In vivo administration of anti-CD3 monoclonal antibodies or immunotoxins in murine recipients of allogeneic T cell-depleted marrow for the promotion of engraftment

Bruce R Blazar, R. Hirsch, R. E. Gress, S. F. Carroll, Daniel A Vallera

Research output: Contribution to journalArticle

42 Scopus citations

Abstract

The role of host anti-donor cells in rejection of fully allogeneic donor T cell-depleted marrow was investigated by using mAb or immunotoxins directed against T cell or NK cell determinants. Immunotoxins consisting of mAb conjugated to a low oligosaccharide-containing fraction of purified ricin toxin A chain (RTA) facilitated in vivo-depletion of target cell populations. BALB/c and DBA/1 donors were selected based upon their expression (BALB/c) or lack of (DBA/1) hemopoietic histocompatibility (Hh1) Ag, which may serve as targets for donor rejection in C57BL/6 hosts. When studies directed toward eliminating CD3+ cells were performed in both systems, injections of intact anti-CD3 mAb or anti-CD3-RTA reproducibly produced the highest engraftment values. The fact that engraftment values obtained with anti-CD3 or anti-CD3-RTA therapy in allogeneic systems were substantially higher than in syngeneic controls suggested that engraftment stimulatory proteins were released upon TCR engagement. Elevated levels of cytokines and a high mortality rate in allogeneic recipients confirmed that this was the case. Nonstimulatory preparations of anti-CD3F(ab')2 fragments and anti-CD3F(ab')2-RTA promoted engraftment of both types of allogeneic marrow, as measured by short term 125I-IUdR assays, suggesting that stimulation was not a prerequisite for engraftment. Recipients of anti-CD3F(ab')2 or anti-CD3F(ab')2-RTA showed a marked reduction of host CD3+ cells as measured by immunofluorescence and flow cytometry. In long term chimerism studies, recipients of Hh1-disparate marrow and anti-CD3F(ab')2 had a dramatic increase in donor cell engraftment as compared to controls, indicating that positive effects on engraftment were long lived. Studies further showed that BALB/c donor cells exhibiting an Hh1 disparity were rejected by host cells expressing NK1.1 or Ly-1 (NK cells and T cells). In contrast, DBA/1 donor cells that were not Hh1-disparate were rejected by cells expressing Ly-1, but not NK1.1 (T cells only). These studies provide definitive data that CD3+ cells participate in the rejection of either Hh1+ or Hh1(null) T cell-depleted allografts and offer new strategies for alloengraftment using regimens containing nonmitogenic anti-CD3.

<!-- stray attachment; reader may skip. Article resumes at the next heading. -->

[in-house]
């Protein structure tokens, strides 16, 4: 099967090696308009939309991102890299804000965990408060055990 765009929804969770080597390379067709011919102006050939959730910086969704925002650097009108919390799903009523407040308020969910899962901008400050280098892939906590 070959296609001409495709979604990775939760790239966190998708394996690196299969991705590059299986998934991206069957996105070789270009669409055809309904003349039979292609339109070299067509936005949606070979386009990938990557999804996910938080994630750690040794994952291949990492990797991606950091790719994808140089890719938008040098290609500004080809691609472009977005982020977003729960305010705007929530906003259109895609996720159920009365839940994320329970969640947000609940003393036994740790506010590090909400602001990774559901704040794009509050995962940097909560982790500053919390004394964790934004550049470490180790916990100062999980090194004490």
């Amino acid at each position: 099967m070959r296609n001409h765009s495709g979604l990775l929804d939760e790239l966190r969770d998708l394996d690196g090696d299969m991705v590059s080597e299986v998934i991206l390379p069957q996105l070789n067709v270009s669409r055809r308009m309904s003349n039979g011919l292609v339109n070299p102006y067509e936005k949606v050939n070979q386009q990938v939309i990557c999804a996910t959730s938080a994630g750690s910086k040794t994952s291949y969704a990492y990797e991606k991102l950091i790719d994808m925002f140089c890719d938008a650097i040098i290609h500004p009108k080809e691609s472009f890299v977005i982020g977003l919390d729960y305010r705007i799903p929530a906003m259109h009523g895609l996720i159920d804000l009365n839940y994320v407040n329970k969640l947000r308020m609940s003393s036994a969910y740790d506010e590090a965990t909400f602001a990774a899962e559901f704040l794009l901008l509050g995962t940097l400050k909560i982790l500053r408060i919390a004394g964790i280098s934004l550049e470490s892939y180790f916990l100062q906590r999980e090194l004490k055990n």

Original languageEnglish (US)
Pages (from-to)1492-1503
Number of pages12
JournalJournal of Immunology
Volume147
Issue number5
StatePublished - 1991

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